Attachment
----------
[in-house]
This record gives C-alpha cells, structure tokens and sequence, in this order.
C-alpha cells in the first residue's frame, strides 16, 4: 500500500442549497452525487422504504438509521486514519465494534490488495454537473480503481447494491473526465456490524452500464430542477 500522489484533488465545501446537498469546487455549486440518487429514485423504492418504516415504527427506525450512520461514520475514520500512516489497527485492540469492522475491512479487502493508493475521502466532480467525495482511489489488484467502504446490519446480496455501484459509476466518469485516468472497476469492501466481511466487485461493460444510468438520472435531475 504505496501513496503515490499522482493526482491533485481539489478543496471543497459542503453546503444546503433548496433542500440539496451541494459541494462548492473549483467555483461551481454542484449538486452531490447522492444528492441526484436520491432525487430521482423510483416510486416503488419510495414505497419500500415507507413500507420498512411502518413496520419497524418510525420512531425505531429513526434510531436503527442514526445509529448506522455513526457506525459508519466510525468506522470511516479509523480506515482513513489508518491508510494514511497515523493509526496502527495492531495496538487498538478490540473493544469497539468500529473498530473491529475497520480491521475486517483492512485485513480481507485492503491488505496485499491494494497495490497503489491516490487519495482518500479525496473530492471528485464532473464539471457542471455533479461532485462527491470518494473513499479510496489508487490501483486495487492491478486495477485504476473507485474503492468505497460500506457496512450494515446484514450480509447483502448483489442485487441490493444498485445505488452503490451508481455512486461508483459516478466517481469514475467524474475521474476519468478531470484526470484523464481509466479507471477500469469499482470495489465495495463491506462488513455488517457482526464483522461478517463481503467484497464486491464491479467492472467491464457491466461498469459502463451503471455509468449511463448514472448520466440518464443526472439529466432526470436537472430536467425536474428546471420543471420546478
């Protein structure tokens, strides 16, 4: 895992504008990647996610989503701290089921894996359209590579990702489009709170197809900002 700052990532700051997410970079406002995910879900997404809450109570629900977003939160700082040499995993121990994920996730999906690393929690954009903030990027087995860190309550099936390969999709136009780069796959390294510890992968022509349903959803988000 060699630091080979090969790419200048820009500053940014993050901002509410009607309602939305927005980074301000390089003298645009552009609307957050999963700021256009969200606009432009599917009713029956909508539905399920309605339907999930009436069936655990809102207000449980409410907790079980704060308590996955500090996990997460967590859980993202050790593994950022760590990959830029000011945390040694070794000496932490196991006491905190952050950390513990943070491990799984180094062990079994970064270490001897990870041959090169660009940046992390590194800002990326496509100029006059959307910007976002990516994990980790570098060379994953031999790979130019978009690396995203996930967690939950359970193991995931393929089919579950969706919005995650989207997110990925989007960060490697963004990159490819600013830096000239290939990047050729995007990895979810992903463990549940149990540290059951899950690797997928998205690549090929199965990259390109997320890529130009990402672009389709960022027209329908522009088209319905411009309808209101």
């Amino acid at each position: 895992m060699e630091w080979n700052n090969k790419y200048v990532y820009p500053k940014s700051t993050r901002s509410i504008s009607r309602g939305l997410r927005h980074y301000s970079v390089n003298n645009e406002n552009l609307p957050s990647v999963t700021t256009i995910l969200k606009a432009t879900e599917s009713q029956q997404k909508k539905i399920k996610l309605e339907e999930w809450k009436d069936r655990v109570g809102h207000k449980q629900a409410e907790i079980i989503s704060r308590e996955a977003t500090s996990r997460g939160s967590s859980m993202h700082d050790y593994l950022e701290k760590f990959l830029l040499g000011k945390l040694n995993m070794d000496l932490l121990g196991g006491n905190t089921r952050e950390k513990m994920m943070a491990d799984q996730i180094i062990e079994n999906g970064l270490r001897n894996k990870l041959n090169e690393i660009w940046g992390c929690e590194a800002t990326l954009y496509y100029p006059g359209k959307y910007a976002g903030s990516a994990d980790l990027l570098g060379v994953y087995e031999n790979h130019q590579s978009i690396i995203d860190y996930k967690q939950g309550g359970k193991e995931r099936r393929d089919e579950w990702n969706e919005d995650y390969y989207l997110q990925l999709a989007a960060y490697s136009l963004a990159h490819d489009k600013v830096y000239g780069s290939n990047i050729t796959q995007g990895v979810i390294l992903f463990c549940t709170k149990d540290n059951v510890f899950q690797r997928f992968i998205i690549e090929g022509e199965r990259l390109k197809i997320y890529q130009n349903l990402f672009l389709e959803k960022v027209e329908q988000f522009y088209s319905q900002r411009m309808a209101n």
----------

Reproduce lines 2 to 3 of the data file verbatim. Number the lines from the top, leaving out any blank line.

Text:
This record gives C-alpha cells, structure tokens and sequence, in this order.
C-alpha cells in the first residue's frame, strides 16, 4: 500500500442549497452525487422504504438509521486514519465494534490488495454537473480503481447494491473526465456490524452500464430542477 500522489484533488465545501446537498469546487455549486440518487429514485423504492418504516415504527427506525450512520461514520475514520500512516489497527485492540469492522475491512479487502493508493475521502466532480467525495482511489489488484467502504446490519446480496455501484459509476466518469485516468472497476469492501466481511466487485461493460444510468438520472435531475 504505496501513496503515490499522482493526482491533485481539489478543496471543497459542503453546503444546503433548496433542500440539496451541494459541494462548492473549483467555483461551481454542484449538486452531490447522492444528492441526484436520491432525487430521482423510483416510486416503488419510495414505497419500500415507507413500507420498512411502518413496520419497524418510525420512531425505531429513526434510531436503527442514526445509529448506522455513526457506525459508519466510525468506522470511516479509523480506515482513513489508518491508510494514511497515523493509526496502527495492531495496538487498538478490540473493544469497539468500529473498530473491529475497520480491521475486517483492512485485513480481507485492503491488505496485499491494494497495490497503489491516490487519495482518500479525496473530492471528485464532473464539471457542471455533479461532485462527491470518494473513499479510496489508487490501483486495487492491478486495477485504476473507485474503492468505497460500506457496512450494515446484514450480509447483502448483489442485487441490493444498485445505488452503490451508481455512486461508483459516478466517481469514475467524474475521474476519468478531470484526470484523464481509466479507471477500469469499482470495489465495495463491506462488513455488517457482526464483522461478517463481503467484497464486491464491479467492472467491464457491466461498469459502463451503471455509468449511463448514472448520466440518464443526472439529466432526470436537472430536467425536474428546471420543471420546478